Grade Level: 3rd - 4th; Type: Life Science
This is a perfect way to teach how enzyme inhibitors, active sites, non-competitive enzyme inhibitors, and substrates work. It is simple and very fun. We will be using clay to model an enzyme and many other enzyme related structures. Be creative!
- Why do you think they call it non-competitive and competitive?
- Why do you think they call it an active site?
- If you have a pizza and you slice a piece out, which is the substrate, the slice or the pizza?
Certain enzymes work with certain substrates. Both non-competitive and competitive inhibitors act to block substrates from going to the active site. Confused? Let us begin the experiment!
- Clay or Play Doh (Convenience/ Toy Store)
- Plastic Knife (Grocery/Convenience Store)
- First of all, you should research what all the terms mean. If you do not understand them you will not be able to do this project easily.
- You should be original in your model, but for easier instruction I will be using an example.
- Mold a heart out of clay. Cut chunk out of the side of the heart (like taking a bite out of a cookie).
- Take the piece you cut off and label it substrate.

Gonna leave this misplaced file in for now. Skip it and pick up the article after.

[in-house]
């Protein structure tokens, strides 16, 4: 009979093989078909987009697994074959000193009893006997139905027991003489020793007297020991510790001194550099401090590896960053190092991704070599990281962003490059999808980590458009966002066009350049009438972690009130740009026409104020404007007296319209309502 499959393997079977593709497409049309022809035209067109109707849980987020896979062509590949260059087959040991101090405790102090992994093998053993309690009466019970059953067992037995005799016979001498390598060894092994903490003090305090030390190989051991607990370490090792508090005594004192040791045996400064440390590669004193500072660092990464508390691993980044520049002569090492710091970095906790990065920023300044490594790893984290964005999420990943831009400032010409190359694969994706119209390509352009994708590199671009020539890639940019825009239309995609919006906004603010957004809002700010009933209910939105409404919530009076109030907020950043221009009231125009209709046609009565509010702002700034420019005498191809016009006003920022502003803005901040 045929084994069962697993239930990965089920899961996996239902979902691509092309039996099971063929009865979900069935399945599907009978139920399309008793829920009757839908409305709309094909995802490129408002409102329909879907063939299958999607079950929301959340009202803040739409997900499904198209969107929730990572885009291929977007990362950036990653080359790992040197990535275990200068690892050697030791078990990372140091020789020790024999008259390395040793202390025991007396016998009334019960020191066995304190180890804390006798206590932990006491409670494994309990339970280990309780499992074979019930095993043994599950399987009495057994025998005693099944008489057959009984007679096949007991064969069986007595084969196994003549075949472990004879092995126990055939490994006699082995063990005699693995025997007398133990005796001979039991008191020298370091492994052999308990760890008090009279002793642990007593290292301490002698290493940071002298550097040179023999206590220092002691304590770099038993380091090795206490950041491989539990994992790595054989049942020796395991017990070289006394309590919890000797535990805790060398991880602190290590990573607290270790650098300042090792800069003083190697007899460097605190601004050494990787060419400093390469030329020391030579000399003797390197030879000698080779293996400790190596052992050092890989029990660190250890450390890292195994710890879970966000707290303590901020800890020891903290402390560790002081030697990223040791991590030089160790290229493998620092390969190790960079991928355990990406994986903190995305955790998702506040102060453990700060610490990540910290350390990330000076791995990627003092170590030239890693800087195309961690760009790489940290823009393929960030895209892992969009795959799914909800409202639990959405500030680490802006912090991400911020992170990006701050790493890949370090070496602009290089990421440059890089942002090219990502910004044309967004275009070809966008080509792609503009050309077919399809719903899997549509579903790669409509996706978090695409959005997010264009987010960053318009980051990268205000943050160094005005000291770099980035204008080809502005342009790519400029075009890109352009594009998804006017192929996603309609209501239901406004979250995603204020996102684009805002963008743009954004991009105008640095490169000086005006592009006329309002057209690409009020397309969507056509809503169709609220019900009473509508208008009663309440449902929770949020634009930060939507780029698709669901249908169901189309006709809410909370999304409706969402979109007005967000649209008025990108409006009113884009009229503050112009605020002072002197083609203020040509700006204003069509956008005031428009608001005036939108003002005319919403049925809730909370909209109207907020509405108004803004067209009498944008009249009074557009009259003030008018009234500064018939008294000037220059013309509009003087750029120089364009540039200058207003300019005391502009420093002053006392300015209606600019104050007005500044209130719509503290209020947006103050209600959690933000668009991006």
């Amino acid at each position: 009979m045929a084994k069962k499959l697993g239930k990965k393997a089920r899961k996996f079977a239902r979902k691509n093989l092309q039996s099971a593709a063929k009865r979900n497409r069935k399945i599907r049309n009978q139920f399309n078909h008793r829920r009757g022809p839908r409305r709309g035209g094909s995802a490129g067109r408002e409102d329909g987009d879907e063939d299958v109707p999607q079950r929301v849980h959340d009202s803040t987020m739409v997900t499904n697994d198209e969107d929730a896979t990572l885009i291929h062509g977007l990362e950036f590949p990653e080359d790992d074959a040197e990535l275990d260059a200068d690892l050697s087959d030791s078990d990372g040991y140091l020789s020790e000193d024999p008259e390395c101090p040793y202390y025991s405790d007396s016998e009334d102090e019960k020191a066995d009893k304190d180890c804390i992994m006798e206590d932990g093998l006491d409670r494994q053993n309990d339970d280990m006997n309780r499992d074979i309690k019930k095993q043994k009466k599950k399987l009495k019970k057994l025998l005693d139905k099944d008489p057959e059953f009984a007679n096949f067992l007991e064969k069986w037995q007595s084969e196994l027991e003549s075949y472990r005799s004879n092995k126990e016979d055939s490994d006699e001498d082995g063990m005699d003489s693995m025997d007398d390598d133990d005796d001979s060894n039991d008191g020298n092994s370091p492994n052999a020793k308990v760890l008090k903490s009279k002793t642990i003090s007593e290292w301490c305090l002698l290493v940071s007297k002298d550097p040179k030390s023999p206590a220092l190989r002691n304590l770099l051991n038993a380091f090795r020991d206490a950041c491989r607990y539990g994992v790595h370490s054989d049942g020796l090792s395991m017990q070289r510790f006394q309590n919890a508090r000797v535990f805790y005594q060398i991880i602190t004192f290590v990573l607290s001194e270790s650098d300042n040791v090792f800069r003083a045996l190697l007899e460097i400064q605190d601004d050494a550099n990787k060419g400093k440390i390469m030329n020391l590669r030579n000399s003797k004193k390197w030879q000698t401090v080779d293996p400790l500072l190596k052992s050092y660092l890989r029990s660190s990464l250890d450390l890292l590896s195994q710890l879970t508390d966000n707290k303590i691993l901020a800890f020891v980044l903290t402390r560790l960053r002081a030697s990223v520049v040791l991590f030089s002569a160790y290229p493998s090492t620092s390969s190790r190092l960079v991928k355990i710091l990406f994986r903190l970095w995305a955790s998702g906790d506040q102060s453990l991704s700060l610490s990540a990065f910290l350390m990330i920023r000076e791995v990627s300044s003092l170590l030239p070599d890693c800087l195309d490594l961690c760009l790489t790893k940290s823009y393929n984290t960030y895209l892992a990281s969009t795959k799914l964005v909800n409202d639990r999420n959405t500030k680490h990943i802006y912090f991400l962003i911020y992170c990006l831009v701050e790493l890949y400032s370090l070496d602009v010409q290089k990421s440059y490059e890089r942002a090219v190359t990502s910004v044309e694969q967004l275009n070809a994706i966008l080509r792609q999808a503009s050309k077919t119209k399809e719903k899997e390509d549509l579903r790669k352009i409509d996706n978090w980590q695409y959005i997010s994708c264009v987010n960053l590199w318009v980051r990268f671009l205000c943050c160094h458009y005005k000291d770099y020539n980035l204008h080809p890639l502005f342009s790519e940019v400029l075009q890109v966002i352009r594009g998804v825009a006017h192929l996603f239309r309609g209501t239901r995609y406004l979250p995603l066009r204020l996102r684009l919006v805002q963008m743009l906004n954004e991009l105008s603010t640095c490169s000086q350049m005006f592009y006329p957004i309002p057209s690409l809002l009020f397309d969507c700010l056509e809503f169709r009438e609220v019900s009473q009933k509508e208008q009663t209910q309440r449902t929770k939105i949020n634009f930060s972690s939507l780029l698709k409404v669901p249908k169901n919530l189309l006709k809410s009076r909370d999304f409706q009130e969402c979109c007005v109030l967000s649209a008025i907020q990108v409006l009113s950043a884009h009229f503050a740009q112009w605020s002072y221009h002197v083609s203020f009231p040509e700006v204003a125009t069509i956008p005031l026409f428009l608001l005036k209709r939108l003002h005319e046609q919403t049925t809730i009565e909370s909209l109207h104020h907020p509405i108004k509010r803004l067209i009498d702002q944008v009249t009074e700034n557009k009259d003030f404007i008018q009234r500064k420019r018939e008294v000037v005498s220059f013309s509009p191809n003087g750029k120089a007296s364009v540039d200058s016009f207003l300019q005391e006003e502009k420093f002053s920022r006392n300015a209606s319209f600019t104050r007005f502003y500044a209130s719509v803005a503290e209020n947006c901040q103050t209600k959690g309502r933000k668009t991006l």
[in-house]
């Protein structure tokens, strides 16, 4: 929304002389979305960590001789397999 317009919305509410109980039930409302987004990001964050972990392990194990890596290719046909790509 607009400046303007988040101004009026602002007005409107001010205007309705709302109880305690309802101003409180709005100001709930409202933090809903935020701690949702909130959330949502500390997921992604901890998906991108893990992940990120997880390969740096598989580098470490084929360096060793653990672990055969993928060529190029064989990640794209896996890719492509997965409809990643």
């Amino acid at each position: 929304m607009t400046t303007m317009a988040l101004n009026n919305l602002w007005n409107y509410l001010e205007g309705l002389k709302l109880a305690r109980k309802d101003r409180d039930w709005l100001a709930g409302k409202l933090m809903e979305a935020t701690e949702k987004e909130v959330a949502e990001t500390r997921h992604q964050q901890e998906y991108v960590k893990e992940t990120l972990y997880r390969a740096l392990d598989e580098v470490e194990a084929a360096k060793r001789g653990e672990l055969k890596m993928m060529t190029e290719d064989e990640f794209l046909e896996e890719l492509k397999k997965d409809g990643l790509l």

- What is left of the heart will be the Enzyme and the empty chunk mark is the Active Site.
- Now make a Competitive Inhibitor by making something that fits into the empty chunk mark, but looks different from the Substrate.
- Now make a Non-Competitive Inhibitor by taking a wad of clay. To show the effect of the Non-Competitive Inhibitor you should smash the wad of clay into the Enzyme, thus changing the shape of the Active Site.
Terms/Concepts: Enzymes; Substrates; Active Site; Non-competitive Inhibitor; Competitive Inhibitor
Warning is hereby given that not all Project Ideas are appropriate for all individuals or in all circumstances. Implementation of any Science Project Idea should be undertaken only in appropriate settings and with appropriate parental or other supervision. Reading and following the safety precautions of all materials used in a project is the sole responsibility of each individual. For further information, consult your state’s handbook of Science Safety.